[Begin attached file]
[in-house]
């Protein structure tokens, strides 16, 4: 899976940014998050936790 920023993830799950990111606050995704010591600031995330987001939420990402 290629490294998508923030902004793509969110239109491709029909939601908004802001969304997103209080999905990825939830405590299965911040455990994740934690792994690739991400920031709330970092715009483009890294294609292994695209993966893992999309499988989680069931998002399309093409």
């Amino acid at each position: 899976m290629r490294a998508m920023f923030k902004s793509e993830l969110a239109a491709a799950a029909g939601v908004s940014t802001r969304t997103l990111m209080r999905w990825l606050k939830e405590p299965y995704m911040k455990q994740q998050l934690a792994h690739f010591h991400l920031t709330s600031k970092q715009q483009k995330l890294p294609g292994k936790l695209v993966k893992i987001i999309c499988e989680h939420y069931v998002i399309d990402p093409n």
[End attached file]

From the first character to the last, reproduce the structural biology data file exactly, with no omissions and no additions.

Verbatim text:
[in-house]
């Protein structure tokens, strides 16, 4: 899976940014998050936790 920023993830799950990111606050995704010591600031995330987001939420990402 290629490294998508923030902004793509969110239109491709029909939601908004802001969304997103209080999905990825939830405590299965911040455990994740934690792994690739991400920031709330970092715009483009890294294609292994695209993966893992999309499988989680069931998002399309093409």
């Amino acid at each position: 899976m290629r490294a998508m920023f923030k902004s793509e993830l969110a239109a491709a799950a029909g939601v908004s940014t802001r969304t997103l990111m209080r999905w990825l606050k939830e405590p299965y995704m911040k455990q994740q998050l934690a792994h690739f010591h991400l920031t709330s600031k970092q715009q483009k995330l890294p294609g292994k936790l695209v993966k893992i987001i999309c499988e989680h939420y069931v998002i399309d990402p093409n």